The market is a hot stove right now, or, at least large cap technology stocks are. Jim Cramer used to use this analogy in the late 1990’s and it was perfect. You picture a diner near the Holland Tunnel – the guy at the griddle dropping an egg on it and it’s cooked in a second. Two seconds and it’s burned.
Looking at the moves in Netflix and Twitter and Amazon and Google and you’d have to say it’s as good as it gets for shareholders of these names or the indices that contain large amounts of them.
My colleagues Ben and Nick have been thinking and writing about the inevitable flip side of this type of environment, which is surely something we’ll have to contend with eventually.
Ben talked about why the next bear market is sure to be even more painful for our readers than the last one was, in light of the fact that they’re likely to be even more heavily invested this time around, with more expensive lifestyles and more to lose in a drawdown.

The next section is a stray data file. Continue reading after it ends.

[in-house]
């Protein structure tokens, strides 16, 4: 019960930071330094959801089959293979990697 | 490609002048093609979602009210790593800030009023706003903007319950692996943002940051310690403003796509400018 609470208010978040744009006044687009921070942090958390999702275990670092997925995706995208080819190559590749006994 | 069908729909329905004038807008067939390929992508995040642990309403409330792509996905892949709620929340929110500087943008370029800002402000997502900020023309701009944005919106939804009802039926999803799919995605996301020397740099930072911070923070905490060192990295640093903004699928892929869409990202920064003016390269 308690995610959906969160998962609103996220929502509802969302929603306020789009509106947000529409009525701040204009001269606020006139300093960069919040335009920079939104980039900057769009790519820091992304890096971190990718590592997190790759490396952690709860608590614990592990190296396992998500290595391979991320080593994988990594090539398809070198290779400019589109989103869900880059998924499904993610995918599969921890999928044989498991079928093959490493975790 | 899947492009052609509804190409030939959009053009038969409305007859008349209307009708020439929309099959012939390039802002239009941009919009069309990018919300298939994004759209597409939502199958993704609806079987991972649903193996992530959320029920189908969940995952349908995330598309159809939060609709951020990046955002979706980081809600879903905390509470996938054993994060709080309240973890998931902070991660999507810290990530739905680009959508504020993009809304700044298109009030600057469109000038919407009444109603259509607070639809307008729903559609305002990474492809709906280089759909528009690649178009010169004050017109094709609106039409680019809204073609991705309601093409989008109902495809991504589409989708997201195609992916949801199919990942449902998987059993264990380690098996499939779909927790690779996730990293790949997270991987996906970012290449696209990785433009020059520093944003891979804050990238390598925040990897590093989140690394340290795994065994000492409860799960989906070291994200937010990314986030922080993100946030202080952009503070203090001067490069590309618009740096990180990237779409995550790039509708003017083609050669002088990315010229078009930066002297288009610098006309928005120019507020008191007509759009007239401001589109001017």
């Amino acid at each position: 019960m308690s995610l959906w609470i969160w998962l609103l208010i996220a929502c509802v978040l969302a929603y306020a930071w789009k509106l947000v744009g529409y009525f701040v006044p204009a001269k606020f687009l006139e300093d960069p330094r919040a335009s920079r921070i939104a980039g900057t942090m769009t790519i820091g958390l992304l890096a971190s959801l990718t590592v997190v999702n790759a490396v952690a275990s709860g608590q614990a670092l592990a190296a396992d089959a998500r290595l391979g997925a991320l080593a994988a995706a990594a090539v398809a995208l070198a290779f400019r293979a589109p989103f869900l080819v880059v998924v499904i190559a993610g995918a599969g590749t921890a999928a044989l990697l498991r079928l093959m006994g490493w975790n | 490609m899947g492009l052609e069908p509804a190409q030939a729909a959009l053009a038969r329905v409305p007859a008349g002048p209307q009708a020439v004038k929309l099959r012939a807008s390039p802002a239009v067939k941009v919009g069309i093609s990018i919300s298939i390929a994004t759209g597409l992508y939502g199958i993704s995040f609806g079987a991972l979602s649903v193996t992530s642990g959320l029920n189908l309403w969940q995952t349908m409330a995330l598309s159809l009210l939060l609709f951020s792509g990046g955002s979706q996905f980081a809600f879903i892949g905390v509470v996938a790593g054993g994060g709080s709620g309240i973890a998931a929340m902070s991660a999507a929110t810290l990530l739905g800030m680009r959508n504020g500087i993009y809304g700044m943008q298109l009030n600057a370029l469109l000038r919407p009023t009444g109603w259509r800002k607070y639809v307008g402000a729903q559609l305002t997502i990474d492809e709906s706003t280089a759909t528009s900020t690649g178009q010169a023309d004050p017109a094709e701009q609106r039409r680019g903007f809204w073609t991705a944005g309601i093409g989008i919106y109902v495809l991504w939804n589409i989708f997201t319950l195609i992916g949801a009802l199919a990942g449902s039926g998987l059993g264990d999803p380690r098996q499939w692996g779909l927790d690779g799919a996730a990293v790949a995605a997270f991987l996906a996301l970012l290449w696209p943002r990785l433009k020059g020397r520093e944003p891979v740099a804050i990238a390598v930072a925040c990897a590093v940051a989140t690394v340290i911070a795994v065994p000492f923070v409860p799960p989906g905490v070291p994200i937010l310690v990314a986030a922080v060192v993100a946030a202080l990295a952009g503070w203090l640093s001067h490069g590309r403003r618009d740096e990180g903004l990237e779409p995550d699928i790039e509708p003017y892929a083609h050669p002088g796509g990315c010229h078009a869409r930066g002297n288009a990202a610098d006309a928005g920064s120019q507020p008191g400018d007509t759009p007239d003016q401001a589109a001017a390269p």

Ben creates hypothetic portfolios for Millennials, Gen Xers and Boomers and assumes a constant contribution through the tumult of 2007-2009. He looks at how much their worst drawdowns were and how long it took for them to recover. Then he contemplates what this would look like should a typical bear market begin today. You can’t afford to miss this post.
Nick Maggiulli’s post this week looks at the trauma caused by market crashes and references the explanations for how these episodes end up distorting our entire mental makeup once we’ve come through them.
Normal, nontraumatic memories are owned and integrated into the ongoing story of the self. These are, in a sense, like domesticated animals, amenable to control, traceable. In contrast, the traumatic memory stands apart, like a feral dog, snarling, wild, and unpredictable. This is in part what the psychoanalyst I interviewed meant when he said that, “trauma destroys the fabric of time.”
In “The Evil Hours”, Nick provides us with a very powerful way to think about how the eventual downturn is going to affect us. Being aware, in advance, is definitely going to be a key to your own survival. Make sure you get to this one now:
If you need to talk to someone about how much risk you’re currently taking, and what your portfolio is prepared for, you should talk to us here.